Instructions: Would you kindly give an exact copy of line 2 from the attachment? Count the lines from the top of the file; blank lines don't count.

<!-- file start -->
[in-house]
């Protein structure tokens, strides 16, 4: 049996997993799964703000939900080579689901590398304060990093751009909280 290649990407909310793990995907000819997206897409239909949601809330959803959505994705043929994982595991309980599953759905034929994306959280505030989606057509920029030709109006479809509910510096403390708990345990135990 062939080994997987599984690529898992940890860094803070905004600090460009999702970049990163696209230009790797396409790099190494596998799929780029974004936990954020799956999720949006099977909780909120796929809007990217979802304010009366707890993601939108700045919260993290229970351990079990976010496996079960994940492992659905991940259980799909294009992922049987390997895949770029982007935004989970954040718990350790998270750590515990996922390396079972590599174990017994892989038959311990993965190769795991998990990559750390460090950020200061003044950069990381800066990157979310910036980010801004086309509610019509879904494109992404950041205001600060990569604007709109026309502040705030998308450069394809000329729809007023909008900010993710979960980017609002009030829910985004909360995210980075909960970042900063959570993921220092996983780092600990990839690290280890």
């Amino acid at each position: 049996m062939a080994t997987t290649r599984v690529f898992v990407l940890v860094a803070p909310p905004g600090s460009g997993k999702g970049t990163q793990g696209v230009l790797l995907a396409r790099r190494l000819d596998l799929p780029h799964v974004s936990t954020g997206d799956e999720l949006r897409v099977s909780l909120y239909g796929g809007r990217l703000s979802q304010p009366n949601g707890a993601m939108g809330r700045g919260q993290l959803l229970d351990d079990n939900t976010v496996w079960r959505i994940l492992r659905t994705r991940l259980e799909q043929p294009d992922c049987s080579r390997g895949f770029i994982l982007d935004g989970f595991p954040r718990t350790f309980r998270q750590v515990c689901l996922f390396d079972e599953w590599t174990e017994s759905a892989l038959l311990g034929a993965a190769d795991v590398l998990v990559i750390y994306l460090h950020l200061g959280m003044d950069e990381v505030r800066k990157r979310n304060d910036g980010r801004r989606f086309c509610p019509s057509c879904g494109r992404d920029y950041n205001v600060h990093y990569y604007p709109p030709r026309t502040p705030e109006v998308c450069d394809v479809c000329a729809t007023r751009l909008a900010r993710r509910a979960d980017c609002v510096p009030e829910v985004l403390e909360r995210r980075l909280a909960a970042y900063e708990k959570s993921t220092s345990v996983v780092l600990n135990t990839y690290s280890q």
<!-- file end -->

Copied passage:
């Protein structure tokens, strides 16, 4: 049996997993799964703000939900080579689901590398304060990093751009909280 290649990407909310793990995907000819997206897409239909949601809330959803959505994705043929994982595991309980599953759905034929994306959280505030989606057509920029030709109006479809509910510096403390708990345990135990 062939080994997987599984690529898992940890860094803070905004600090460009999702970049990163696209230009790797396409790099190494596998799929780029974004936990954020799956999720949006099977909780909120796929809007990217979802304010009366707890993601939108700045919260993290229970351990079990976010496996079960994940492992659905991940259980799909294009992922049987390997895949770029982007935004989970954040718990350790998270750590515990996922390396079972590599174990017994892989038959311990993965190769795991998990990559750390460090950020200061003044950069990381800066990157979310910036980010801004086309509610019509879904494109992404950041205001600060990569604007709109026309502040705030998308450069394809000329729809007023909008900010993710979960980017609002009030829910985004909360995210980075909960970042900063959570993921220092996983780092600990990839690290280890």